Next week’s meeting on Thursday, May 10th 17:00 UTC will continue to focus on discussing register_meta(), particularly review whether the current patch is a viable solution. We will also try to find an answer to the last, smaller question of the original announcement post, whether comment types should actually be considered subtypes in scope of metadata registration. If there is time left afterwards, we can also discuss the state of the current directly Gutenberg-related work in the REST API – otherwise this will happen the week after.

Please review the register_meta() ticket #38323 and the latest patch there, and chime in with your thoughts on the ticket or by attending the meeting!

#rest-api, #summary

PHP Meeting Recap – April 30th

This recap is a summary of our previous PHP meeting. It highlights the ideas and decisions which came up during that meeting, both as a means of documenting and to provide a quick overview for those who were unable to attend.

You can find this meeting’s chat log here.

Chat Summary

  • We first discussed whether we could have the current widget implementation backported to the upcoming minor release 4.9.6. @desrosj was positive about doing this, but left it open for a final review and someone with the willingness to actually commit it. One benefit would be to include this with the privacy policy changes, which has translators already be aware that a portion of new text strings need to be translated. Also, getting it in as soon as possible will finally allow us to get real feedback on its reception and effectiveness.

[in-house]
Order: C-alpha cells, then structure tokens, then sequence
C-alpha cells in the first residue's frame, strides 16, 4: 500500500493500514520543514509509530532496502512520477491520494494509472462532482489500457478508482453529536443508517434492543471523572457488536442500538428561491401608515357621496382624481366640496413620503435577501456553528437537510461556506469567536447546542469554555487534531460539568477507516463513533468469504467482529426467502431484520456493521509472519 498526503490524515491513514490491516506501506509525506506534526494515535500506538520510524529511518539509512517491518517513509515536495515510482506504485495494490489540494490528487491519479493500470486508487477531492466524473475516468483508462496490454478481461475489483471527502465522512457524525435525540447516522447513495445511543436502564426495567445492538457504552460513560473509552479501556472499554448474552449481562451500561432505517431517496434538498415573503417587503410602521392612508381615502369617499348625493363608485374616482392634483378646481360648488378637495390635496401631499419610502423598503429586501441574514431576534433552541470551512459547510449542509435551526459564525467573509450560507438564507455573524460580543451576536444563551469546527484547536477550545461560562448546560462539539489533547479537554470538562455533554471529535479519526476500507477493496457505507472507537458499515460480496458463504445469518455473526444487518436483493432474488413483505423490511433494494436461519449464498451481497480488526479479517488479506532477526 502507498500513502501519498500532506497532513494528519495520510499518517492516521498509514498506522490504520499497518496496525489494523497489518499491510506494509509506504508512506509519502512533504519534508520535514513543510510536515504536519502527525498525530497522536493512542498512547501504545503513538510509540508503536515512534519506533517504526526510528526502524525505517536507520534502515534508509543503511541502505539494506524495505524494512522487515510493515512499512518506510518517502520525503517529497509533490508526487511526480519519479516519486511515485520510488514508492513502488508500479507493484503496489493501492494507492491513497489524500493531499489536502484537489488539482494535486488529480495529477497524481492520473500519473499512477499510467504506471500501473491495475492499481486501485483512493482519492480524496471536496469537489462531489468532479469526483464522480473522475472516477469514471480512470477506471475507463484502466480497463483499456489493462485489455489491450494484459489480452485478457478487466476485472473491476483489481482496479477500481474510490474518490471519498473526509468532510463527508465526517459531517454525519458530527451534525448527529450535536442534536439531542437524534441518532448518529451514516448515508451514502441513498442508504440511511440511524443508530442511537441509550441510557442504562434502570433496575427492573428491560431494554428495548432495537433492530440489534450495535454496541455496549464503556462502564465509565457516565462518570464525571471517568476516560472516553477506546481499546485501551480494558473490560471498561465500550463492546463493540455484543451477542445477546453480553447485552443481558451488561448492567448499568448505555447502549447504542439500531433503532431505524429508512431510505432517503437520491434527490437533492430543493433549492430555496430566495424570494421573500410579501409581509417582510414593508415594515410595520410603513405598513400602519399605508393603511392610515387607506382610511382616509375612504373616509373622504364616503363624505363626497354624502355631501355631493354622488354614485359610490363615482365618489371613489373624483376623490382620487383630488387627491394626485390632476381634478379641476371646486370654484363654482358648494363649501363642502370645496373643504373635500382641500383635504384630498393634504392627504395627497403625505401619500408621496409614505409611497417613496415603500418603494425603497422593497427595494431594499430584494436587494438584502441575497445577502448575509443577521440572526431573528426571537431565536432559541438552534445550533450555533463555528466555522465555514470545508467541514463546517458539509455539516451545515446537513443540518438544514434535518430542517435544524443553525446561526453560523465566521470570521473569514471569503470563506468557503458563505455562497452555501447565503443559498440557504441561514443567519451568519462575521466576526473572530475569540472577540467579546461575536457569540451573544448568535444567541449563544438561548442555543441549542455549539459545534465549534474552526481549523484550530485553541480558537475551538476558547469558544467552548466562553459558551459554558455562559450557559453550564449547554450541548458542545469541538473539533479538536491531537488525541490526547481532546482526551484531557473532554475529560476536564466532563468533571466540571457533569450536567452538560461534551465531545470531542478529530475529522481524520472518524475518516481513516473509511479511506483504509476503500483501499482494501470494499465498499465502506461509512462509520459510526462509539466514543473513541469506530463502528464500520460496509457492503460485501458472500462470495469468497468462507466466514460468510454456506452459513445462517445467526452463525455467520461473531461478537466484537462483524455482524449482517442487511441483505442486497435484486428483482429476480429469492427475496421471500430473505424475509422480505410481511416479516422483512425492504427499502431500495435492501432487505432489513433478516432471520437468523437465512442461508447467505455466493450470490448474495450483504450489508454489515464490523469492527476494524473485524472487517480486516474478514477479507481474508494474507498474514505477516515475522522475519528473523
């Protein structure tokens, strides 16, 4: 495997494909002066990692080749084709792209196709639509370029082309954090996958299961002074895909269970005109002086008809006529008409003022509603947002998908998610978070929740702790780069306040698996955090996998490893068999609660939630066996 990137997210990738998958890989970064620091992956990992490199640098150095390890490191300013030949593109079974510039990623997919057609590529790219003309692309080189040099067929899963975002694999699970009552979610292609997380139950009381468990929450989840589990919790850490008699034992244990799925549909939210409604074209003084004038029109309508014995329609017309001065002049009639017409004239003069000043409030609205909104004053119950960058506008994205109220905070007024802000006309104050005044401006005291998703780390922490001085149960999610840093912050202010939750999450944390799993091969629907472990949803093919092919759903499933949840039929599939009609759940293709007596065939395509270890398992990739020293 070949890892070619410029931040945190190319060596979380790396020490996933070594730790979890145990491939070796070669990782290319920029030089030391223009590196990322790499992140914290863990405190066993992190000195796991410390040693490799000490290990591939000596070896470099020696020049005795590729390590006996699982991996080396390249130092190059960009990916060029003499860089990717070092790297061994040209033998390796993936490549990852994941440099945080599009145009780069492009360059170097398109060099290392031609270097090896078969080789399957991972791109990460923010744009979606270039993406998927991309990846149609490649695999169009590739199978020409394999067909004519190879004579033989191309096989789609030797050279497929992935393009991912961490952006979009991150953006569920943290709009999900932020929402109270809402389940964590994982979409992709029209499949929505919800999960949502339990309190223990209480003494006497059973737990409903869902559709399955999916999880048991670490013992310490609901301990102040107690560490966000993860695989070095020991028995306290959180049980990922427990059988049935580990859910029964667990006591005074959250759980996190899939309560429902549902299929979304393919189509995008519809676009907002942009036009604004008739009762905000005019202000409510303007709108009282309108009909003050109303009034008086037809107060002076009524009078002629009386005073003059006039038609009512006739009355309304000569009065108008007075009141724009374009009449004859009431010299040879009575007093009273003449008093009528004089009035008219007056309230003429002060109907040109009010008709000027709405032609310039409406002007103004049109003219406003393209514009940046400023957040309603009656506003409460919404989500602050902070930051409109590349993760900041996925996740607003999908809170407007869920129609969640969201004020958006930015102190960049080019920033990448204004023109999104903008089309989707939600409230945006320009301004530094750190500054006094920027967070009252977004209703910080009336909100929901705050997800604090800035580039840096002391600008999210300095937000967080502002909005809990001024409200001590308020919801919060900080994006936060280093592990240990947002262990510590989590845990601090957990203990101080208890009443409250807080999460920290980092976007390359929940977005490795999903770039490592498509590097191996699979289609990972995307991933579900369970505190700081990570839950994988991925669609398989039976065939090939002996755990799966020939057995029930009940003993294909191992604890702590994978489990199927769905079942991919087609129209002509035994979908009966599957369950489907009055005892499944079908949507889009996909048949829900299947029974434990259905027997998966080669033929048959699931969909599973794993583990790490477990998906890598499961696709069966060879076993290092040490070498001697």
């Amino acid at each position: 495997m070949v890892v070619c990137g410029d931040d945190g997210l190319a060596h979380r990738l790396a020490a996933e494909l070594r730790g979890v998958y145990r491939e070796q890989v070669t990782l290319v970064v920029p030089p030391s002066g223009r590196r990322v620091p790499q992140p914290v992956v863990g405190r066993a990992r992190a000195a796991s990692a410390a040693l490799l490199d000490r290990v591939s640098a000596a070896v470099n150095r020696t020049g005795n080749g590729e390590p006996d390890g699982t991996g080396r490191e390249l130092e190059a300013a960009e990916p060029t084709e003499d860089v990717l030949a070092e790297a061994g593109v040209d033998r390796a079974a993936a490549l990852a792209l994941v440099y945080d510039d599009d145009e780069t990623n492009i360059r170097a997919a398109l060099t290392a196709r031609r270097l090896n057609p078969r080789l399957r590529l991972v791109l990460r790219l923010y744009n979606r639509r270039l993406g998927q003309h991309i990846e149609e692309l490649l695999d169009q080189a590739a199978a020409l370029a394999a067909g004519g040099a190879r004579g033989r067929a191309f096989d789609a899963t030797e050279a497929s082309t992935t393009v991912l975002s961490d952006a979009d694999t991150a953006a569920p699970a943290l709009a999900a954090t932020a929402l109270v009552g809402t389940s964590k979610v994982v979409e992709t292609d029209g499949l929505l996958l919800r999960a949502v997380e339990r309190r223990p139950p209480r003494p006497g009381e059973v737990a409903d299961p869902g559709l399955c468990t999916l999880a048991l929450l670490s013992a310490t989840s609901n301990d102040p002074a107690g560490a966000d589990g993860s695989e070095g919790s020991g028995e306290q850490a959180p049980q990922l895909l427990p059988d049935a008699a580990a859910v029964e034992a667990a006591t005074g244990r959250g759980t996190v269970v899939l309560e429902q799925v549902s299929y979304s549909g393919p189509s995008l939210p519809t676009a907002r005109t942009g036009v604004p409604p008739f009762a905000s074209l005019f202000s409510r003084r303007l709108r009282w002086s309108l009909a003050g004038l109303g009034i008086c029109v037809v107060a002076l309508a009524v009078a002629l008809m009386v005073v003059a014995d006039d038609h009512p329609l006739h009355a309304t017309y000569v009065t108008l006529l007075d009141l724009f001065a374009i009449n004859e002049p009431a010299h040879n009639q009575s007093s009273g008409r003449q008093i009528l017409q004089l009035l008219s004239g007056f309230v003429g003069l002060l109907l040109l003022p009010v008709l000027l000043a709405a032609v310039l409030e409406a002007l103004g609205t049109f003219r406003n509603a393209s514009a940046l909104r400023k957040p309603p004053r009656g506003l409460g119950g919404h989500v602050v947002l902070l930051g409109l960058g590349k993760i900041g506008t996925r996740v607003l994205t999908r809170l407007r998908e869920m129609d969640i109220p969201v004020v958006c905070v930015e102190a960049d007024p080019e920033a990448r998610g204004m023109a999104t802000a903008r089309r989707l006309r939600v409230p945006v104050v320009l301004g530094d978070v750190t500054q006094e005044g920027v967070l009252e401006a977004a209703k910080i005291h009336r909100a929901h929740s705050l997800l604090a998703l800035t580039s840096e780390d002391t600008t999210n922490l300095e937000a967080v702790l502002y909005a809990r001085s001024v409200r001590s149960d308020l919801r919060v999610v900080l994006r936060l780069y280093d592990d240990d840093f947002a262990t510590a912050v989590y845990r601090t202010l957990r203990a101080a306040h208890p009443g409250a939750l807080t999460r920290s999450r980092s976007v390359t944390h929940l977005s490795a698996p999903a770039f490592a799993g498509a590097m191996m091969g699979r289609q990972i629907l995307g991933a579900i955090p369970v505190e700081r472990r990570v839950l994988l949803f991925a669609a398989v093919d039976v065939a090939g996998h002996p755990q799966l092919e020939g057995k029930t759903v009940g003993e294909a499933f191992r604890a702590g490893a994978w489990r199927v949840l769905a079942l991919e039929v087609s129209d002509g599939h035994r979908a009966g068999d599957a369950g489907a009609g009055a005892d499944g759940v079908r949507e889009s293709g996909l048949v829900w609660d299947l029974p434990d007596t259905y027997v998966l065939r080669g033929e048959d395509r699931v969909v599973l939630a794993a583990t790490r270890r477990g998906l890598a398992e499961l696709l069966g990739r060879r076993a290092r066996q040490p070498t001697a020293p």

• The “Upgrade PHP” information page needs a visual overhaul. It currently is a pure wall of text, and any change in that regard will be an improvement at this point. @schlessera will work on changing the page for a few quick wins to make it more digestible, and the discussion with the #design team needs to be relaunched.
  • As the first two components of the “Servehappy” initiative are now in a usable state, it is time to focus on the third component: enforcing the “Requires PHP” plugin header information.
  • There are several different mechanisms that need to be changed for enforcing the PHP version requirement, and we agreed to split the main ticket up into smaller subtasks so that blocking issues in one will not block progress in others.
    Here are tickets for the current subtasks:
    1. Disable “Install” (plugin) buttons – #43986
    2. Block updates to new plugin releases – #43987
    3. Allow filtering plugin searches by required PHP version – #43989
  • @afragen has already built a proof of concept that shows a basic implementation for blocking updates. This immediately points out a problem with the current API, which can only serve the plugin information for the latest release of a plugin. If we need to cycle to prior versions to do something like “find the latest version that still runs on PHP 5.2”, we’ll have to work on infrastructure changes as well.
  • Blocking updates does have security implications. We want to block updates to new versions that would bump the required PHP version past a version the server provides, but at the same time, we still want to provide the possibility for plugin authors to push security updates.

Post-meeting update

  • The Servehappy nag widget was not included in the beta of release 4.9.6. We should work on getting it backported early in the 4.9.7 release cycle.

Next week’s meeting

  • Next meeting will take place on Monday, April 7th, 2018 at 15:00 UTC in #core-php.
  • Agenda: Discuss how best to relaunch the #design process and go over the individual tickets for enforcing the “Requires PHP” header.
  • If you have suggestions about this but cannot make the meeting, please leave a comment on this post so that we can take them into account.

#core-php, #php, #summaries